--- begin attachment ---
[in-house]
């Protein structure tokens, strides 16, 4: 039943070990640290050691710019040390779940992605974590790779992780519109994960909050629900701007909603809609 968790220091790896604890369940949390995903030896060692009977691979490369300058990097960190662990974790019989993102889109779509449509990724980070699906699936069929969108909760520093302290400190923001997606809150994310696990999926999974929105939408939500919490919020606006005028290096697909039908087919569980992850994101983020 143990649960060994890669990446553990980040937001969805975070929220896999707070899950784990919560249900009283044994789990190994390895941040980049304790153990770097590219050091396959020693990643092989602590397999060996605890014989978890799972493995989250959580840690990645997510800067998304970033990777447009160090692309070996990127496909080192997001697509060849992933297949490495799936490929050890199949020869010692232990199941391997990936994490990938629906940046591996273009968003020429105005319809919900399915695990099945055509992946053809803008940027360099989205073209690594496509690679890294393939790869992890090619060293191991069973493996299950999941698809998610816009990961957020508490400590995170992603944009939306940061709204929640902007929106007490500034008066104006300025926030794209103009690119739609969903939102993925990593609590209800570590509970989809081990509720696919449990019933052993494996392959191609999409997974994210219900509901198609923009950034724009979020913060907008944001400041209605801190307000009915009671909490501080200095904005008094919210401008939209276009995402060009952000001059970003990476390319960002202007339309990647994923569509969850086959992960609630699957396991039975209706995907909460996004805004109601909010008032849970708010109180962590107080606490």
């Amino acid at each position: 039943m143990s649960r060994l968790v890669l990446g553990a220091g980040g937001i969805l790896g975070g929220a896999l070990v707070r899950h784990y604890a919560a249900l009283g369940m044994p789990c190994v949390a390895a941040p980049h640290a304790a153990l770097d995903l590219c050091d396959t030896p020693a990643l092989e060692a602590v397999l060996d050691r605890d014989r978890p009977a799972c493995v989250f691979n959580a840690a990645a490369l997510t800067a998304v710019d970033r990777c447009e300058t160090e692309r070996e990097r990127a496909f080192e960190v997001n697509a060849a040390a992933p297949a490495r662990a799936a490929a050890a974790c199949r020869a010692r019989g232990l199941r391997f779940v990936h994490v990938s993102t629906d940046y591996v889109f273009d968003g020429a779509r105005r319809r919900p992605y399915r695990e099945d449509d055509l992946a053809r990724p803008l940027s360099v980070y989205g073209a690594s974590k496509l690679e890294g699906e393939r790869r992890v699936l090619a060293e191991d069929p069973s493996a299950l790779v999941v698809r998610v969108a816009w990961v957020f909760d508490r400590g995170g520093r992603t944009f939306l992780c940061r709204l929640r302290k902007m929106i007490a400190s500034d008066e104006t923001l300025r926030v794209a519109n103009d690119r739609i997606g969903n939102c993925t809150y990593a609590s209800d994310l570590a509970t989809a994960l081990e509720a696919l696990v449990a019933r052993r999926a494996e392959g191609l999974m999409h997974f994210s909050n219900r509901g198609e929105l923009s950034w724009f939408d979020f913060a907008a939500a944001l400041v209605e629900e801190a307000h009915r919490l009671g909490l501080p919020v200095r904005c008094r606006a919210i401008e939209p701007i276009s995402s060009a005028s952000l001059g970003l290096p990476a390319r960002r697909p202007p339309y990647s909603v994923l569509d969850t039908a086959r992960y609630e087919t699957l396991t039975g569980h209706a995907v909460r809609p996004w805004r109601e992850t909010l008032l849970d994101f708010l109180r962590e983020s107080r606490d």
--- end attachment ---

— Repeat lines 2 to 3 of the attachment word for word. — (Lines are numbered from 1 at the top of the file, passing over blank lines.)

């Protein structure tokens, strides 16, 4: 039943070990640290050691710019040390779940992605974590790779992780519109994960909050629900701007909603809609 968790220091790896604890369940949390995903030896060692009977691979490369300058990097960190662990974790019989993102889109779509449509990724980070699906699936069929969108909760520093302290400190923001997606809150994310696990999926999974929105939408939500919490919020606006005028290096697909039908087919569980992850994101983020 143990649960060994890669990446553990980040937001969805975070929220896999707070899950784990919560249900009283044994789990190994390895941040980049304790153990770097590219050091396959020693990643092989602590397999060996605890014989978890799972493995989250959580840690990645997510800067998304970033990777447009160090692309070996990127496909080192997001697509060849992933297949490495799936490929050890199949020869010692232990199941391997990936994490990938629906940046591996273009968003020429105005319809919900399915695990099945055509992946053809803008940027360099989205073209690594496509690679890294393939790869992890090619060293191991069973493996299950999941698809998610816009990961957020508490400590995170992603944009939306940061709204929640902007929106007490500034008066104006300025926030794209103009690119739609969903939102993925990593609590209800570590509970989809081990509720696919449990019933052993494996392959191609999409997974994210219900509901198609923009950034724009979020913060907008944001400041209605801190307000009915009671909490501080200095904005008094919210401008939209276009995402060009952000001059970003990476390319960002202007339309990647994923569509969850086959992960609630699957396991039975209706995907909460996004805004109601909010008032849970708010109180962590107080606490």
């Amino acid at each position: 039943m143990s649960r060994l968790v890669l990446g553990a220091g980040g937001i969805l790896g975070g929220a896999l070990v707070r899950h784990y604890a919560a249900l009283g369940m044994p789990c190994v949390a390895a941040p980049h640290a304790a153990l770097d995903l590219c050091d396959t030896p020693a990643l092989e060692a602590v397999l060996d050691r605890d014989r978890p009977a799972c493995v989250f691979n959580a840690a990645a490369l997510t800067a998304v710019d970033r990777c447009e300058t160090e692309r070996e990097r990127a496909f080192e960190v997001n697509a060849a040390a992933p297949a490495r662990a799936a490929a050890a974790c199949r020869a010692r019989g232990l199941r391997f779940v990936h994490v990938s993102t629906d940046y591996v889109f273009d968003g020429a779509r105005r319809r919900p992605y399915r695990e099945d449509d055509l992946a053809r990724p803008l940027s360099v980070y989205g073209a690594s974590k496509l690679e890294g699906e393939r790869r992890v699936l090619a060293e191991d069929p069973s493996a299950l790779v999941v698809r998610v969108a816009w990961v957020f909760d508490r400590g995170g520093r992603t944009f939306l992780c940061r709204l929640r302290k902007m929106i007490a400190s500034d008066e104006t923001l300025r926030v794209a519109n103009d690119r739609i997606g969903n939102c993925t809150y990593a609590s209800d994310l570590a509970t989809a994960l081990e509720a696919l696990v449990a019933r052993r999926a494996e392959g191609l999974m999409h997974f994210s909050n219900r509901g198609e929105l923009s950034w724009f939408d979020f913060a907008a939500a944001l400041v209605e629900e801190a307000h009915r919490l009671g909490l501080p919020v200095r904005c008094r606006a919210i401008e939209p701007i276009s995402s060009a005028s952000l001059g970003l290096p990476a390319r960002r697909p202007p339309y990647s909603v994923l569509d969850t039908a086959r992960y609630e087919t699957l396991t039975g569980h209706a995907v909460r809609p996004w805004r109601e992850t909010l008032l849970d994101f708010l109180r962590e983020s107080r606490d």